Wynn v. State

Annotate this Case

535 S.E.2d 758 (2000)

272 Ga. 861


No. S00A0972.

Supreme Court of Georgia.

October 10, 2000.

*759 Culp & Smith, John C. Culp, Roswell, for appellant.

Paul L. Howard, Jr., District Attorney, Bettieanne C. Hart, Elizabeth A. Baker, Assistant District Attorneys, Thurbert E. Baker, Attorney General, Paula K. Smith, Senior Assistant Attorney General, Adam M. Hames, Assistant Attorney General, for appellee.

BENHAM, Chief Justice.

Appellant Harold Wynn, Jr. was convicted of malice murder and aggravated assault in connection with the shootings of Thomasina Adama and Barbara Barnes.[1] On the day of the crimes, Wynn picked up the two women at Adama's home and went to a store where he bought beer for them all. On the way back, Wynn accused Adama, with whom he had a sexual relationship which she was trying to end, of having a sexual relationship with Barnes. He then became angry when the women laughed at him because he wanted a beer and they had consumed it all. As Adama opened the door of her home, Wynn shot them both. He stood over Adama as she begged for assistance, taunted her for laughing at him, and shot her again. Adama died and Barnes, who had crawled to a neighbor's home for assistance, was hospitalized with gunshot wounds.

1. In his first enumeration of error, Wynn contends there was insufficient evidence to authorize the fact-finder to find Wynn guilty of murder because the state did not prove the essential elements of the crime beyond a reasonable doubt. Specifically, Wynn argues there was no evidence he killed Adama with malice aforethought, noting that the parties had not previously held animosity toward each other and were not arguing at the time of the crime.

However, there is no requirement that there be "premeditation" or a "preconceived" intention to kill; malice aforethought can be formed instantly. Wright v. State, 255 Ga. 109, 113(6), 335 S.E.2d 857 (1985). The record shows that Wynn was angry that the women drank all of his beer. There also was evidence presented that suggested that appellant was upset because he believed the two women had a sexual relationship. Consequently, this evidence was sufficient to authorize *760 the trier of fact to find that he killed Adama with malice aforethought and to find him guilty beyond a reasonable doubt of murder, as well as aggravated assault. Jackson v. Virginia, 443 U.S. 307, 99 S. Ct. 2781, 61 L. Ed. 2d 560 (1979).

Wynn also requests that this Court change the long-standing rule that "words alone, regardless of the degree of their insulting nature, will (not) in any case justify the excitement of passion so as to reduce the crime from murder to manslaughter, where the killing is done solely on account of the indignation aroused by use of opprobrious words." Pace v. State, 258 Ga. 225(2), 367 S.E.2d 803 (1988). We decline the opportunity to modify that rule.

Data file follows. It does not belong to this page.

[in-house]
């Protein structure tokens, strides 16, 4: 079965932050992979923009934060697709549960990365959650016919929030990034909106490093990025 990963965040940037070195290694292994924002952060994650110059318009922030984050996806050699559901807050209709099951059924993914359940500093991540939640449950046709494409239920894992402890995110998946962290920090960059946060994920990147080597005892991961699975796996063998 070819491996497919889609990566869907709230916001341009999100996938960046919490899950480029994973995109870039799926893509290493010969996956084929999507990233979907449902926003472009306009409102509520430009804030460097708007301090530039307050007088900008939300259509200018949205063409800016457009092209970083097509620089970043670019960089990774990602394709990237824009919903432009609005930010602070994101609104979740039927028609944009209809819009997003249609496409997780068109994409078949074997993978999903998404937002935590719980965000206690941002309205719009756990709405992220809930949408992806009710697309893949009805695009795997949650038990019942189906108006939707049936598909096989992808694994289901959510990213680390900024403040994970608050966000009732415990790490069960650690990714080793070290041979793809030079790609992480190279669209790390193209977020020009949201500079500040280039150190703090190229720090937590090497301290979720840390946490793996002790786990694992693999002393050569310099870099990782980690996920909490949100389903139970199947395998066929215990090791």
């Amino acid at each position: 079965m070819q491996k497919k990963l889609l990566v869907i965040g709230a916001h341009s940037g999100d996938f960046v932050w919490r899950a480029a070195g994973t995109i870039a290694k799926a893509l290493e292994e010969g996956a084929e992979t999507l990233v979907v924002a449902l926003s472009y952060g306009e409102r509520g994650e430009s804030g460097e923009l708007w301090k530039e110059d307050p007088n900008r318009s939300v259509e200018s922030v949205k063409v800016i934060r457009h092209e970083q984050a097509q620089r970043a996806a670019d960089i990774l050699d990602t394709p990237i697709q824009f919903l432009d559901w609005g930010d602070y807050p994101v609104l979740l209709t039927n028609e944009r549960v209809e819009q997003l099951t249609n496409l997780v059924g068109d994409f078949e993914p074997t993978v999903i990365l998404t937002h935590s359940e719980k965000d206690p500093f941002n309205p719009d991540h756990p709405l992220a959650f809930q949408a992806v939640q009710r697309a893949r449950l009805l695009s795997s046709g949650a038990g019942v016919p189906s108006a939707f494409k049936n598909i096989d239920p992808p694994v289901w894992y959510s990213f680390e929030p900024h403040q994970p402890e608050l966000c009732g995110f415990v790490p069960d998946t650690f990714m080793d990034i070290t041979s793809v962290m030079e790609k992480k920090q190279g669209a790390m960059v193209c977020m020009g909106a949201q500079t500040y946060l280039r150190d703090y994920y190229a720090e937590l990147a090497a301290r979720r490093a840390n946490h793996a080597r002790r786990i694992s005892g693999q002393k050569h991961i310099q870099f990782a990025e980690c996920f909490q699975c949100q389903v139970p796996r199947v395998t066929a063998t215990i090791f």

2. Wynn contends the trial court erred in refusing to allow him to impeach a witness before the witness's statement was placed into evidence. The state's witness was asked whether she told police Wynn had been acting strange on the night Adama was killed. After denying the statement, the witness was told to read a highlighted portion of the statement she gave to police. When asked if the document was accurate, the witness stated she could not recall what she said to police regarding Wynn's demeanor that night. Defense counsel then asked the witness to read the statement, prompting an objection from the state sustained by the trial court. Wynn argues it was error for the trial court to limit his cross-examination because it related to his sole defense that he was not guilty by reason of insanity.

In Duckworth v. State, 268 Ga. 566, 492 S.E.2d 201 (1997), this Court stated the requirements for impeaching a witness with a prior inconsistent statement. "First, the prior statement must contradict or be inconsistent with the witness's in-court testimony; second, the prior statement must be relevant to the case; and, third, the examining attorney must lay the proper foundation with the witness." Id. at 567, 492 S.E.2d 201. Applying this standard, it was not error for the trial court to limit Wynn's cross-examination of the witness because the second requirement was not met. The record reflects that Wynn had abandoned his insanity defense at trial and was pursuing a voluntary manslaughter theory. Thus, the testimony Wynn wished to elicit from the state's witness regarding his demeanor on the night of the killing was irrelevant to the issues to be considered by the trier of fact as required by the second prong of the Duckworth test.

For the reasons stated above, we affirm the ruling of the trial court.

Judgment affirmed.

All the Justices concur.


[1] Wynn was indicted for malice murder, felony murder, and two counts of aggravated assault. Wynn contested his competence to stand trial. Appellant was found competent to stand trial at a hearing before Judge Constance Russell on March 9, 1999. At a bench trial before Judge Bensonetta Tipton Lane, the trial court found Wynn guilty of all charges. On April 30, 1999, Wynn was sentenced to life for the malice murder conviction and was given a concurrent twenty-year sentence for one of the aggravated assault convictions. The other aggravated assault conviction was merged with the felony murder conviction, which was vacated as a matter of law. Wynn filed a motion for new trial on May 28, 1999, which was denied on December 22, 1999. He timely filed a notice of appeal to this Court on January 19, 2000, and the appeal was docketed in this Court on May 3, 2000.